This paper aims to explore the dark side of the relationship between gender, mobility, migration and tourism. Specifically, the paper looks at one form of human trafficking, the global sex industry and the relationship between sex trafficking and sex tourism. More particularly, the paper examines the global sex industry (Goh, 2009; Sasse, 2000, 2001) and the impact of migration and human rights aspects (Voronova and Radjenovic, 2016) of sex trafficking and sex tourism, as well as the emotional dimensions of trauma, violence and vulnerability (Heaslip, 2016).
The paper is an interdisciplinary discussion paper combining socio-economic perspectives (Goh, 2009; Brooks and Devasayaham, 2011), human rights perspectives (Cheah, 2006), migration perspectives (Voronova and Radjenovic, 2016), tourism perspectives (Carolin et al., 2015) and health perspectives (Cary et al., 2016; Matos et al., 2013; Reid and Jones, 2011). The contribution of these intersecting perspectives to an understanding of sex trafficking and sex tourism is explored.
The paper highlights the moral and ethical responsibility of the tourist industry to counteract sex trafficking and sex tourism, an issue which tourism studies have failed to fully engage with. In presenting the human costs of trafficking from a gender perspective, the paper considers the ways in which the tourism industries, in some countries, are attempting to respond.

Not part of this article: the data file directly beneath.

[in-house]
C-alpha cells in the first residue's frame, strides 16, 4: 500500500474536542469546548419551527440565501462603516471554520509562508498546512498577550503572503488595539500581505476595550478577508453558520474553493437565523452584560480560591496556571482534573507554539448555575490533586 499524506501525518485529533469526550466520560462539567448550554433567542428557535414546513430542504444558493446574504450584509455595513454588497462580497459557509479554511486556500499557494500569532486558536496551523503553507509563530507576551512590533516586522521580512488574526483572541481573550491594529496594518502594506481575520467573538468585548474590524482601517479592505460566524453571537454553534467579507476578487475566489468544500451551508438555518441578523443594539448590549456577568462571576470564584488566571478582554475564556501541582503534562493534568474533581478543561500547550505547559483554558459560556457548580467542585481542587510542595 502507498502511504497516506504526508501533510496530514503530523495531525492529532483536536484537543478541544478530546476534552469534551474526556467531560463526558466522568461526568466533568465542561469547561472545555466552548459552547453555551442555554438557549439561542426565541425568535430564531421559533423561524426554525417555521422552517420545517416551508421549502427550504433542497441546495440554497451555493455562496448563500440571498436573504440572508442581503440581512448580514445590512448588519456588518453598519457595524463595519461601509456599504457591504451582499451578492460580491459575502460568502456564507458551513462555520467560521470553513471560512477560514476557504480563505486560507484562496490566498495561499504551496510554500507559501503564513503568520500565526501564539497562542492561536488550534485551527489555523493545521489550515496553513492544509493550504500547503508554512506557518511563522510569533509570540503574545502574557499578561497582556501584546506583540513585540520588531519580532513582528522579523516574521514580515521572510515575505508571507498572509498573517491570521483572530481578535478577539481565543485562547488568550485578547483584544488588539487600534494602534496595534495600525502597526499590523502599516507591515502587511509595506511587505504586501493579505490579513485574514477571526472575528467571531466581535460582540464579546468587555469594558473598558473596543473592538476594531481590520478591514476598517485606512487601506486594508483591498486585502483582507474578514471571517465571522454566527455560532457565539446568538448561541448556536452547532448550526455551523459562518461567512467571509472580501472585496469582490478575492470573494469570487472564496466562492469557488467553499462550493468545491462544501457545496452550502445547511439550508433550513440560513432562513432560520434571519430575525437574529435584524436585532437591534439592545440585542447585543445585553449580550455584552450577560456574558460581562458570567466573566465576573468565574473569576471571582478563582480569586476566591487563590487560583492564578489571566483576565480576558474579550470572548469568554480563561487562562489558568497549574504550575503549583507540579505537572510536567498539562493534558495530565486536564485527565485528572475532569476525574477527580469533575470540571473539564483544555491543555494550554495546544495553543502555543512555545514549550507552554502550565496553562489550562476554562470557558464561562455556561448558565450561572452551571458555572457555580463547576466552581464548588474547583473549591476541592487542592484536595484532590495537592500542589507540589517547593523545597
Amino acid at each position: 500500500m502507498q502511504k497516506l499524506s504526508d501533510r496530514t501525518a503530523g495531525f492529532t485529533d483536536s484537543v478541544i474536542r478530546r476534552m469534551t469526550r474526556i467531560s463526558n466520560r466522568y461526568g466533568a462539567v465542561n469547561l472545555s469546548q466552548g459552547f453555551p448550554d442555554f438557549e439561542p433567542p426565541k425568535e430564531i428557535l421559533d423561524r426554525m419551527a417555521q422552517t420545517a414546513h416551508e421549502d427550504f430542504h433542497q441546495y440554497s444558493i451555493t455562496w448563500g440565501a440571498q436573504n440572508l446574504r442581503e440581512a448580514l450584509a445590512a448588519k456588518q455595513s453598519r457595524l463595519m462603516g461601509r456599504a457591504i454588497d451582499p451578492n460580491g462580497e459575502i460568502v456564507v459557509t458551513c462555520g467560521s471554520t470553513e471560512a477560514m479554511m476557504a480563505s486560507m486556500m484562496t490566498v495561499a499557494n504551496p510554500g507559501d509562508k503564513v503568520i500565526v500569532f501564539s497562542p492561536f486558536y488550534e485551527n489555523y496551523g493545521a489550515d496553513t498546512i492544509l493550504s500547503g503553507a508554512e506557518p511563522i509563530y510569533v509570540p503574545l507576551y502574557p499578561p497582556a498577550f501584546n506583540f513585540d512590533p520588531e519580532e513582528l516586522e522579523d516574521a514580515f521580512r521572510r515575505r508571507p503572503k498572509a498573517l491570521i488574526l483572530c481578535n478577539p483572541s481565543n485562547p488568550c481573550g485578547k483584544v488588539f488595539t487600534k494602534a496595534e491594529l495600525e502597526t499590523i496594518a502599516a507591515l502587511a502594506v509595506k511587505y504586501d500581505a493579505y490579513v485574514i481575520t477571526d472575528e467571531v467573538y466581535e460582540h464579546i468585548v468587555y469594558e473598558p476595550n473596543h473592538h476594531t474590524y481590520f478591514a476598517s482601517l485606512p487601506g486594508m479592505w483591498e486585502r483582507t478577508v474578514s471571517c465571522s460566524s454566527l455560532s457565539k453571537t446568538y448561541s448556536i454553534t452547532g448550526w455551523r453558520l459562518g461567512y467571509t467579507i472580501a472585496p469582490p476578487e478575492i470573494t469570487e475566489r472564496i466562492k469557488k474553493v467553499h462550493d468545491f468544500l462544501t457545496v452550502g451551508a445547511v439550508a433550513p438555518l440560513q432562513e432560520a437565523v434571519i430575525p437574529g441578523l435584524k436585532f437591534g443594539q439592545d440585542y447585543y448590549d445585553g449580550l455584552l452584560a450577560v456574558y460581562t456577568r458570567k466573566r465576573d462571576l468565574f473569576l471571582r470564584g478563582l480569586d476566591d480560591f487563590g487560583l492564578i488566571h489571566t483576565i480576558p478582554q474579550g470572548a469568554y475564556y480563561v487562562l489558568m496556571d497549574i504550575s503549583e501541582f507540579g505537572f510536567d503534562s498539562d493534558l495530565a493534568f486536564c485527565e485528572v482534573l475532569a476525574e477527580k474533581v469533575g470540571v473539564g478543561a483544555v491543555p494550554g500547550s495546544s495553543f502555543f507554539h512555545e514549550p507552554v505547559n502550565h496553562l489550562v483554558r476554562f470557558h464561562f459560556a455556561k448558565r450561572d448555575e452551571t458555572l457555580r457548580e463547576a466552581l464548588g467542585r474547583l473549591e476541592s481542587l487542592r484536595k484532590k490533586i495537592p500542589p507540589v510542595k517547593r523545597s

The originality of the research is the focus on the dark side of the relationship between gender, mobility and tourism through sex trafficking and sex tourism drawing on an interdisciplinary perspective.
The paper looks at the individual and social implications of sex trafficking and sex tourism for different countries and states and for the individuals concerned. In addition, it looks at the ways in which the tourism industry is responding to sex trafficking and sex tourism and the social impact of this.
In theorising the relationship between gender, migration, sex trafficking and tourism from an interdisciplinary perspective, exploring the societal and individual impact, this paper provides a framework for further empirical research or policy changes with regard to the intersection of sex trafficking and tourism.